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Development of an Ergonomics Checklist for Investigation of Work-Related Whole-Body Disorders in Farming – AWBA: Agricultural Whole-Body Assessment

Published by the American Society of Agricultural and Biological Engineers, St. Joseph, Michigan www.asabe.org

Citation:  Journal of Agricultural Safety and Health. 21(4): 207-215. (doi: 10.13031/jash.21.10647) @2015
Authors:   Yong-Ku Kong, Soo-Jin Lee, Kyung-Suk Lee, Gyeong-Ran Kim, Dae-Min Kim
Keywords:   Agricultural ergonomic checklist, ALLA, AULA, AWBA.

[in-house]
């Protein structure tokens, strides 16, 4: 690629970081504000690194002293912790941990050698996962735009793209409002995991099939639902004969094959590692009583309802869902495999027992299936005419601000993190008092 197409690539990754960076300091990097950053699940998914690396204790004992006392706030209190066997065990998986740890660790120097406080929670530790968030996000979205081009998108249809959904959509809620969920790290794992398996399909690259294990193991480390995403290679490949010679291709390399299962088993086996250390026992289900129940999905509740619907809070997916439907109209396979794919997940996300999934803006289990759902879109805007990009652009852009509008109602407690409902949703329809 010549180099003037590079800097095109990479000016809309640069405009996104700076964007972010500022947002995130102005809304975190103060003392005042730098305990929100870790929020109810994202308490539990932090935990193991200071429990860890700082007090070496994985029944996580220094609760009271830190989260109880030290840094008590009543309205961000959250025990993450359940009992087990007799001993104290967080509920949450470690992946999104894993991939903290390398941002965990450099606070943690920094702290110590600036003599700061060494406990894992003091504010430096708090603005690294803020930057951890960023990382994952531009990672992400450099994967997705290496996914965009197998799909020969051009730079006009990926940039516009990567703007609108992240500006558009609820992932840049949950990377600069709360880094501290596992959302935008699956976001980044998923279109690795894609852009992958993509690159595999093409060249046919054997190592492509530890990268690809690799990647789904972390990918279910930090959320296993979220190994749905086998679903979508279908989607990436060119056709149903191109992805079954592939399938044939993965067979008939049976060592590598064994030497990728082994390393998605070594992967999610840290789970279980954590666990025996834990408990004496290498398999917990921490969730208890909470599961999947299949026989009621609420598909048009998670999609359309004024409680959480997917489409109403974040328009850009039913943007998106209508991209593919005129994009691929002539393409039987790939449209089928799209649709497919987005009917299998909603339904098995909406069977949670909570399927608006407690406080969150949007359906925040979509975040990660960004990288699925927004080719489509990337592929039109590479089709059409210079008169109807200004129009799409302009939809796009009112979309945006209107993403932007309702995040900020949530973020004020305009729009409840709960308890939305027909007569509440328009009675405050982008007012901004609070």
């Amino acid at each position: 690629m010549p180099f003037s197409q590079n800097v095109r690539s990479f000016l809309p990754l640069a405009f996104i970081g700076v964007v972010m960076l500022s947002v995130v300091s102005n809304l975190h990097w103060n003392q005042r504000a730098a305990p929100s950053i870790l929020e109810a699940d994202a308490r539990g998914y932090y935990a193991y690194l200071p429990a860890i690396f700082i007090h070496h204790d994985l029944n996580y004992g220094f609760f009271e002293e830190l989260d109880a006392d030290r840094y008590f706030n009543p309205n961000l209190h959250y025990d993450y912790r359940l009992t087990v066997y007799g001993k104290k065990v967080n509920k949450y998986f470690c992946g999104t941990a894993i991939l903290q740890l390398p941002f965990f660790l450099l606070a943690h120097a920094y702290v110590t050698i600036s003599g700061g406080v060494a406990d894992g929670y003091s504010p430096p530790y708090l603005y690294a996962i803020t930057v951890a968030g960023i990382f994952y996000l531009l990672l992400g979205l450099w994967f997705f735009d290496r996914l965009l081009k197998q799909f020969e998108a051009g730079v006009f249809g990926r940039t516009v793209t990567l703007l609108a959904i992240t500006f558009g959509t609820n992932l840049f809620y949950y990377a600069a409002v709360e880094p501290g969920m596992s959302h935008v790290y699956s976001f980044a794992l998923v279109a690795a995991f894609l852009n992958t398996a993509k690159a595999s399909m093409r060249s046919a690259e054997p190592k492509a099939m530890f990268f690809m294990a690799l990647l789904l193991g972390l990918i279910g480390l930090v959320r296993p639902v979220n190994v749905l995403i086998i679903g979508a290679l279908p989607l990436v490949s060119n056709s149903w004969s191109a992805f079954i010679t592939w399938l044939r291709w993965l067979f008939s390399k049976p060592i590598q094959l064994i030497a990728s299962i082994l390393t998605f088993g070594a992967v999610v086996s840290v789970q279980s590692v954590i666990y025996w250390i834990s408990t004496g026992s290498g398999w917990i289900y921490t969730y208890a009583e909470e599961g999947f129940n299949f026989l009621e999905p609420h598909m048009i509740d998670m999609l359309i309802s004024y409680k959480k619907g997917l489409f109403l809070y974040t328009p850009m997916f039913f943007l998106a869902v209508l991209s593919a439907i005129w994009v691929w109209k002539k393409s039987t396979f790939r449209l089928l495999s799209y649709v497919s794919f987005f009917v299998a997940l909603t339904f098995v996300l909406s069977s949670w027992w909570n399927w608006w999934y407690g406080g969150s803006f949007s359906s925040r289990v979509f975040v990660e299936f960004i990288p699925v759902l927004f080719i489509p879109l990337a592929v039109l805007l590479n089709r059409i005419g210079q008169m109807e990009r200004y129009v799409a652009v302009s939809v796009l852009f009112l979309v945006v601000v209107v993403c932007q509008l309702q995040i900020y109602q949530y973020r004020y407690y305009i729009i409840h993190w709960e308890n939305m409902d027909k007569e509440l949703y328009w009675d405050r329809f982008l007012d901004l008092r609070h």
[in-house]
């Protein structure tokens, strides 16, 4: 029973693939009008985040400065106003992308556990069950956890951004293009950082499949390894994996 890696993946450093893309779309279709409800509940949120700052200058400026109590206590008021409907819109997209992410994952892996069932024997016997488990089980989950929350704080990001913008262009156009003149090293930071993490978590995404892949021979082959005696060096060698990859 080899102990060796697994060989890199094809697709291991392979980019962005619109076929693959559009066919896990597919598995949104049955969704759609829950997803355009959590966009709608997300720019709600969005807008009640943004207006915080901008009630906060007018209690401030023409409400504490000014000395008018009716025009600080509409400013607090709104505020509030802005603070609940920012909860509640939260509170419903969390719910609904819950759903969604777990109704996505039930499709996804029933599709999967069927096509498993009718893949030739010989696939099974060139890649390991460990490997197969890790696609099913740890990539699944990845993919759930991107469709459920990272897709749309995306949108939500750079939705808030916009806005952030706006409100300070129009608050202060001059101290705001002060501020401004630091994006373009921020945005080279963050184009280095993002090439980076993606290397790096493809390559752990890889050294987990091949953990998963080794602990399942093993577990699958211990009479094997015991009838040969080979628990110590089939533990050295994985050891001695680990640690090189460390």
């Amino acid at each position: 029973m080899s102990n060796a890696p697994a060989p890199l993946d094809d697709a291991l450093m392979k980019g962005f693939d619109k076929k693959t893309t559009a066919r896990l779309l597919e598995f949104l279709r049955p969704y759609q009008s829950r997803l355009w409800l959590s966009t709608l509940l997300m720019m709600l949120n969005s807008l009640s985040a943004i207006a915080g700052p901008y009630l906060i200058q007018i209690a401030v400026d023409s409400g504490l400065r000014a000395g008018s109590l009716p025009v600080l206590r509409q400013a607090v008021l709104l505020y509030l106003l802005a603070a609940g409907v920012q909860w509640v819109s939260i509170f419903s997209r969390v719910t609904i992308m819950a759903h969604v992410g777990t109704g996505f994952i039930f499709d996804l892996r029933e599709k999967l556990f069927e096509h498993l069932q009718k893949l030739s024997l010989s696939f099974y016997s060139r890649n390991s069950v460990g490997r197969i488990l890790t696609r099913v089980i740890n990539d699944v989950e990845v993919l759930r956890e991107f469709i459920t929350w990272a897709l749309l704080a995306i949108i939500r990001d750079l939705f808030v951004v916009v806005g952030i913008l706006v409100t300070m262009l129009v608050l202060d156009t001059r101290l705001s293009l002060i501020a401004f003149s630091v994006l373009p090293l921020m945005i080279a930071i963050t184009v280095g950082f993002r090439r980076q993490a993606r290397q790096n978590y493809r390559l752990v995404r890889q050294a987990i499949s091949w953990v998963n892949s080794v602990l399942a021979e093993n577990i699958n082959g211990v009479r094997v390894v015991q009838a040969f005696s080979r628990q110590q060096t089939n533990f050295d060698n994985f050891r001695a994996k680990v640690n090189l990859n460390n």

Abstract. Researchers have been using various ergonomic tools to study occupational musculoskeletal diseases in industrial contexts. However, in agricultural work, where the work environment is poorer and the socio-psychological stress is high due to the high labor intensities of the industry, current research efforts have been scarce, and the number of available tools is small. In our preliminary studies, which focused on a limited number of body parts and other working elements, we developed separate evaluation tools for the upper and lower extremities. The current study was conducted to develop a whole-body ergonomic assessment tool for agricultural work that integrates the existing assessment tools for lower and upper extremities developed in the preliminary studies and to verify the relevance of the integrated assessment tool. To verify the relevance of the Agricultural Whole-Body Assessment (AWBA) tool, we selected 50 different postures that occur frequently in agricultural work. Our results showed that the AWBA-determined risk levels were similar to the subjective risk levels determined by experts. In addition, as the risk level increased, the average risk level increased to a similar extent. Moreover, the differences in risk levels between the AWBA and expert assessments were mostly smaller than the differences in risk levels between other assessment tools and the expert assessments in this study. In conclusion, the AWBA tool developed in this study was demonstrated to be appropriate for use as a tool for assessing various postures commonly assumed in agricultural work. Moreover, we believe that our verification of the assessment tools will contribute to the enhancement of the quality of activities designed to prevent and control work-related musculoskeletal diseases in other industries.

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